The Case for Ayla
On January 3rd of this year, investigators from the Maine State Police met with Trista, Alex (Trista’s boyfriend), and Melissa (Alex’s mother), for the purpose of disclosing a slideshow of select blood evidence collected from the DiPietros’ property in Ayla’s case.
Given the evidence shown, we believe there is more than enough for successful prosecution. We believe that a Grand Jury presented with this evidence would issue an indictment, enabling police to make arrests.
The Case for Ayla is about bringing justice to Ayla and her family, but there’s also a public interest at stake. When someone is killed, the justice system acts not only for the victim and the victim’s family but for the community at large. The presence of a killer in our midst is a condition we deserve to have remedied in the name of public safety by the public authorities who work for us, the citizens of Maine. The Attorney General’s office has the exclusive authority and responsibility to prosecute this homicide on our behalf. By releasing this evidence to the public, we are asking you to tell the prosecutor you want justice for Ayla, her family, and for all citizens.
It has been over twenty-one months and no one present at 29 Violette Avenue, where Ayla was reported missing, has been held accountable despite repeated police assertions that:
- Ayla met with foul play inside the DiPietro house.
- Ayla was not kidnapped.
- Ayla is not expected to be recovered alive.
- Despite publicly stating that Justin DiPietro, his sister Elisha DiPietro, and his girlfriend Courtney Roberts, have not been truthful about what happened to Ayla the police have not arrested them for their deliberate deceit about what happened to Ayla.
We respect the dedication of the police agencies and the prosecutor’s office in pursuing this case. However, we disagree with delaying arrest and prosecution. Trista now feels that her quest to “bring Ayla home” requires a public appeal for pressure on the Attorney General’s office to file criminal charges.
The following summarizes the collective recollection of Trista, Alex, and Melissa of the slideshow contents:
Ayla’s Blood Found (The blood evidence described here was visible to the naked eye and not luminol enhanced).
- Several drops of Ayla’s blood were found on the left shoulder strap of Ayla’s car seat in Justin’s vehicle. Ayla’s dried vomit was found on the backseat.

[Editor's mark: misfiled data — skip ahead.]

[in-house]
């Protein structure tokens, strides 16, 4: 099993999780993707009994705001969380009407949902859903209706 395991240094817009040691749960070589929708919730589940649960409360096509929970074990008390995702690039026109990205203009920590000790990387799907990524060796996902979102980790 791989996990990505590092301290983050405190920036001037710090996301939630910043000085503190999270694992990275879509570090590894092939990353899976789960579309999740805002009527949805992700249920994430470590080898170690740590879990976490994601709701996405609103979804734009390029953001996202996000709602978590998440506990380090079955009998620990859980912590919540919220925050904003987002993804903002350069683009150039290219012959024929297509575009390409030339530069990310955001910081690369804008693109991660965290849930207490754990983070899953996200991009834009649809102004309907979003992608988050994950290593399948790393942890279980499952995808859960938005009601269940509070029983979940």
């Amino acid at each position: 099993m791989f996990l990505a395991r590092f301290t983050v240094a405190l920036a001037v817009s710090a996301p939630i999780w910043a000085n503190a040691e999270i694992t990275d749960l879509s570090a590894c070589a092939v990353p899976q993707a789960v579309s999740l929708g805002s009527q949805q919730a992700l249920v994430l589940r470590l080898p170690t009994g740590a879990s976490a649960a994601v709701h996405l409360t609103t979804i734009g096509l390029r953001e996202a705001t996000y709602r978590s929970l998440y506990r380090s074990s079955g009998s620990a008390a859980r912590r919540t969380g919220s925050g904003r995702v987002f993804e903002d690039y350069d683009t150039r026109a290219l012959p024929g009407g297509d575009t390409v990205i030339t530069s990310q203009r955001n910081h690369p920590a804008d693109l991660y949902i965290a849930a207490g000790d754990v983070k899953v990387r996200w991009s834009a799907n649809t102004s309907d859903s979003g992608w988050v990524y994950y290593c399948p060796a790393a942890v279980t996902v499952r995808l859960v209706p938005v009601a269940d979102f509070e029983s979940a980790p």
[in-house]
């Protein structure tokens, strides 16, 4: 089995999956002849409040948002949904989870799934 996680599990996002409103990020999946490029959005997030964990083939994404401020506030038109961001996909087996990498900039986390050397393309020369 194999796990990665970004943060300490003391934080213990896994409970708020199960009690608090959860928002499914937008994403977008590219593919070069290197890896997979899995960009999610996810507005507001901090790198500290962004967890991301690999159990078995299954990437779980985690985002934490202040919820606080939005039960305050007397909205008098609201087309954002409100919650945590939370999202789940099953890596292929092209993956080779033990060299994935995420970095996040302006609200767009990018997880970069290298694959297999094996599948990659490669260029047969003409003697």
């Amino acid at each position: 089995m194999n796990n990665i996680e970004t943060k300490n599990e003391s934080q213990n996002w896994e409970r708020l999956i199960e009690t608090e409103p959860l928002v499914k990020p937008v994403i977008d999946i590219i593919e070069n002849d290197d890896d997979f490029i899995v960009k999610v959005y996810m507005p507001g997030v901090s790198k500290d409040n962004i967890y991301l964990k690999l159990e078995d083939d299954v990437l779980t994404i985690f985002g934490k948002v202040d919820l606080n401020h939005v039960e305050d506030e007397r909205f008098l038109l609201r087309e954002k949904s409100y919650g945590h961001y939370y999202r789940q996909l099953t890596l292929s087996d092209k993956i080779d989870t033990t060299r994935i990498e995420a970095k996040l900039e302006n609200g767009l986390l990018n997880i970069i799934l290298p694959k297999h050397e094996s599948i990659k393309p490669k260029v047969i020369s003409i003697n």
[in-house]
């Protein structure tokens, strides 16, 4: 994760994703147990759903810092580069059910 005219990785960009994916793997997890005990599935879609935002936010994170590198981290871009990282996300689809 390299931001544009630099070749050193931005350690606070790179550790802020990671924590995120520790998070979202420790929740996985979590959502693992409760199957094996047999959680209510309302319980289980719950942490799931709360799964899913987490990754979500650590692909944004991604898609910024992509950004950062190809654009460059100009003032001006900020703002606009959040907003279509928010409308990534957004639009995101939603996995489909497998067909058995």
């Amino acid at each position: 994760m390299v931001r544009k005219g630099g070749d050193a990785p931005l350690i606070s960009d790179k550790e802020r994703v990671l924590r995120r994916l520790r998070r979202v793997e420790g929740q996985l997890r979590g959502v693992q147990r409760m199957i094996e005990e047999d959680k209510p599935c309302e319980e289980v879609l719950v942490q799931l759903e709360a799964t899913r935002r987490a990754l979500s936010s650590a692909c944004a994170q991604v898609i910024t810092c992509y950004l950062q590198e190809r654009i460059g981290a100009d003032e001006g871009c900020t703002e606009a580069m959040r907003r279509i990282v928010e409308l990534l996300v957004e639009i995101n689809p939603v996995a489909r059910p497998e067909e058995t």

- Droplets of Ayla’s blood were found on the pompoms of her pink princess slippers.
- A “silver dollar sized stain” of Ayla’s blood was found o
n the sofa in the DiPietro family’s living room (upstairs).
Ayla’s blood was found smeared on her baby doll’s face and arms in the bedroom she shared with Elisha DiPietro’s daughter (upstairs). It appeared that Ayla tried to wipe blood from her mouth with her doll.
Drops of Ayla’s blood were found on a fan cord in Justin’s basement bedroom.
Ayla’s blood splatter was found on a plastic blue tote in the basement and a sheet that was found inside had Ayla’s blood stains on it. MSP said that it had been used to cleanup Ayla’s blood.
- Several drops of Ayla’s blood were found on the tongue and inside Justin’s sneakers in the basement beside his bed.
- A “fist size stain” of Ayla’s blood was found on Justin’s mattress and sheets. This sample contained saliva, possibly vomit, and “a toy hair like” pink fiber which, at the time, MSP had not identified.
- Several splatters of Ayla’s blood were found on sections of the cement floor and wall beside Justin’s bed. These blood splatters were consistent with Ayla’s standing height, and were up to a dime in size. MSP’s blood analysts determined that the blood splatters were created by intense projectile vomiting and/or blunt force trauma.
- Several splatters of Ayla’s blood were found on a wood pallet leaning against a wall in the basement.
Justin DiPietro: “It’s No Big Deal”
Three Maine State Police Detectives and a grief counselor from the Attorney General’s office oversaw this slideshow. They provided comparison photos (normal and enlarged sizes of Ayla’s blood) displayed from a laptop to an external display screen.
After the photos of blood visible to the naked eye were displayed, MSP began to show the luminol-enhanced photos, depicting additional blood of Ayla’s upstairs and downstairs in the DiPietro’s house. Trista was unable to view any more of the horrific display after only two luminol-enhanced photos, and the slideshow was stopped.
Trista, Alex, and Melissa’s collective impression from the photos shown of Ayla’s blood, in and around Justin’s basement bedroom, was that his bedroom looked like a “murder scene”.